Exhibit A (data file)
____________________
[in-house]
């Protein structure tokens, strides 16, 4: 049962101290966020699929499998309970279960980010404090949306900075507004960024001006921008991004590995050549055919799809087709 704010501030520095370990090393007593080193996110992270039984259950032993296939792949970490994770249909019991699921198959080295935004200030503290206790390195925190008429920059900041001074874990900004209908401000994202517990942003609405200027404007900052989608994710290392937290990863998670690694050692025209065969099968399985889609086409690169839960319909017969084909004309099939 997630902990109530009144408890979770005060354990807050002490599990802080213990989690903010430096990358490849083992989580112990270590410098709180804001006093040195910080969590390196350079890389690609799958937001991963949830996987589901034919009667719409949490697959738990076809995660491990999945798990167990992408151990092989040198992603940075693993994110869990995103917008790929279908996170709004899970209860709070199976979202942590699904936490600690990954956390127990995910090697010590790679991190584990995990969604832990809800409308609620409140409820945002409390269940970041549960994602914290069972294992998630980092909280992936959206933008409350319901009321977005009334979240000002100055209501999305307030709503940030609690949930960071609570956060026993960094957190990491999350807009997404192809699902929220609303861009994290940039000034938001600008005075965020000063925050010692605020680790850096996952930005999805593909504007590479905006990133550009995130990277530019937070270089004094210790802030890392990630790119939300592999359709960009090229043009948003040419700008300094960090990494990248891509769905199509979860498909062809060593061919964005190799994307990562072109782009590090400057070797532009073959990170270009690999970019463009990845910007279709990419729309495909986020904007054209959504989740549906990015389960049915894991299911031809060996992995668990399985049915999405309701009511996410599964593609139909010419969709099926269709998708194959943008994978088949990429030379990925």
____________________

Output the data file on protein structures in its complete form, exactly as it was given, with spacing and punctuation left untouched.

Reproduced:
[in-house]
């Protein structure tokens, strides 16, 4: 049962101290966020699929499998309970279960980010404090949306900075507004960024001006921008991004590995050549055919799809087709 704010501030520095370990090393007593080193996110992270039984259950032993296939792949970490994770249909019991699921198959080295935004200030503290206790390195925190008429920059900041001074874990900004209908401000994202517990942003609405200027404007900052989608994710290392937290990863998670690694050692025209065969099968399985889609086409690169839960319909017969084909004309099939 997630902990109530009144408890979770005060354990807050002490599990802080213990989690903010430096990358490849083992989580112990270590410098709180804001006093040195910080969590390196350079890389690609799958937001991963949830996987589901034919009667719409949490697959738990076809995660491990999945798990167990992408151990092989040198992603940075693993994110869990995103917008790929279908996170709004899970209860709070199976979202942590699904936490600690990954956390127990995910090697010590790679991190584990995990969604832990809800409308609620409140409820945002409390269940970041549960994602914290069972294992998630980092909280992936959206933008409350319901009321977005009334979240000002100055209501999305307030709503940030609690949930960071609570956060026993960094957190990491999350807009997404192809699902929220609303861009994290940039000034938001600008005075965020000063925050010692605020680790850096996952930005999805593909504007590479905006990133550009995130990277530019937070270089004094210790802030890392990630790119939300592999359709960009090229043009948003040419700008300094960090990494990248891509769905199509979860498909062809060593061919964005190799994307990562072109782009590090400057070797532009073959990170270009690999970019463009990845910007279709990419729309495909986020904007054209959504989740549906990015389960049915894991299911031809060996992995668990399985049915999405309701009511996410599964593609139909010419969709099926269709998708194959943008994978088949990429030379990925």